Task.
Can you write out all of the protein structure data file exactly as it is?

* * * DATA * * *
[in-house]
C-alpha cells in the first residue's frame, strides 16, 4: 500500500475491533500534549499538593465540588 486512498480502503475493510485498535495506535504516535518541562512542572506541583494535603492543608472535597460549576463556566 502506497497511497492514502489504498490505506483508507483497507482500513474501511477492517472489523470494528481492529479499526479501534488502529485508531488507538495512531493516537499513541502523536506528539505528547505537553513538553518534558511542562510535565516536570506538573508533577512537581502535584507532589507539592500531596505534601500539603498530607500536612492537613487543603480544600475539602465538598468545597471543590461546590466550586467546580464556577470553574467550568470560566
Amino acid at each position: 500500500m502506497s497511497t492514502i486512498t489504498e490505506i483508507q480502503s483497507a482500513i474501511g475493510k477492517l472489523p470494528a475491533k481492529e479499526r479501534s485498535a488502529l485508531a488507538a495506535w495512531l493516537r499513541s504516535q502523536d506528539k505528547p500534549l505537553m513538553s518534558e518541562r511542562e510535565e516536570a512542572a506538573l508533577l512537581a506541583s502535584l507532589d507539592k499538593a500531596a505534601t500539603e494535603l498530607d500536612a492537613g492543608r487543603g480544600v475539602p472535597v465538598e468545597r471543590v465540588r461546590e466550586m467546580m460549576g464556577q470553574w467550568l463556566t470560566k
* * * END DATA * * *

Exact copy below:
[in-house]
C-alpha cells in the first residue's frame, strides 16, 4: 500500500475491533500534549499538593465540588 486512498480502503475493510485498535495506535504516535518541562512542572506541583494535603492543608472535597460549576463556566 502506497497511497492514502489504498490505506483508507483497507482500513474501511477492517472489523470494528481492529479499526479501534488502529485508531488507538495512531493516537499513541502523536506528539505528547505537553513538553518534558511542562510535565516536570506538573508533577512537581502535584507532589507539592500531596505534601500539603498530607500536612492537613487543603480544600475539602465538598468545597471543590461546590466550586467546580464556577470553574467550568470560566
Amino acid at each position: 500500500m502506497s497511497t492514502i486512498t489504498e490505506i483508507q480502503s483497507a482500513i474501511g475493510k477492517l472489523p470494528a475491533k481492529e479499526r479501534s485498535a488502529l485508531a488507538a495506535w495512531l493516537r499513541s504516535q502523536d506528539k505528547p500534549l505537553m513538553s518534558e518541562r511542562e510535565e516536570a512542572a506538573l508533577l512537581a506541583s502535584l507532589d507539592k499538593a500531596a505534601t500539603e494535603l498530607d500536612a492537613g492543608r487543603g480544600v475539602p472535597v465538598e468545597r471543590v465540588r461546590e466550586m467546580m460549576g464556577q470553574w467550568l463556566t470560566k